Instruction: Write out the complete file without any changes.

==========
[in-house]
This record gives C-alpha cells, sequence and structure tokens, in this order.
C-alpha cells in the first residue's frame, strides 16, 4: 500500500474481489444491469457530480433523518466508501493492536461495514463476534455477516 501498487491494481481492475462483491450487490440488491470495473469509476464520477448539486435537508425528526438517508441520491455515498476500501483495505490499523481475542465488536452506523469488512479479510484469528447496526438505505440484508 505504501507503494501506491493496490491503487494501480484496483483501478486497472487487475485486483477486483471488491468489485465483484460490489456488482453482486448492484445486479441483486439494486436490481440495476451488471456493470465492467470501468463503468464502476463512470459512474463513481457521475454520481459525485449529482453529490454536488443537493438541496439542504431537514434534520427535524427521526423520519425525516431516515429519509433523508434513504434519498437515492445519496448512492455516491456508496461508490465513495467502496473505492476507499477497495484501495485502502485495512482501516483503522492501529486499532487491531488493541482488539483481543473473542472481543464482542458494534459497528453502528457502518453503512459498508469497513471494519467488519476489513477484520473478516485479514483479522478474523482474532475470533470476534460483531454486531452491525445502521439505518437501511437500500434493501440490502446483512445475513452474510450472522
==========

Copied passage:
[in-house]
This record gives C-alpha cells, sequence and structure tokens, in this order.
C-alpha cells in the first residue's frame, strides 16, 4: 500500500474481489444491469457530480433523518466508501493492536461495514463476534455477516 501498487491494481481492475462483491450487490440488491470495473469509476464520477448539486435537508425528526438517508441520491455515498476500501483495505490499523481475542465488536452506523469488512479479510484469528447496526438505505440484508 505504501507503494501506491493496490491503487494501480484496483483501478486497472487487475485486483477486483471488491468489485465483484460490489456488482453482486448492484445486479441483486439494486436490481440495476451488471456493470465492467470501468463503468464502476463512470459512474463513481457521475454520481459525485449529482453529490454536488443537493438541496439542504431537514434534520427535524427521526423520519425525516431516515429519509433523508434513504434519498437515492445519496448512492455516491456508496461508490465513495467502496473505492476507499477497495484501495485502502485495512482501516483503522492501529486499532487491531488493541482488539483481543473473542472481543464482542458494534459497528453502528457502518453503512459498508469497513471494519467488519476489513477484520473478516485479514483479522478474523482474532475470533470476534460483531454486531452491525445502521439505518437501511437500500434493501440490502446483512445475513452474510450472522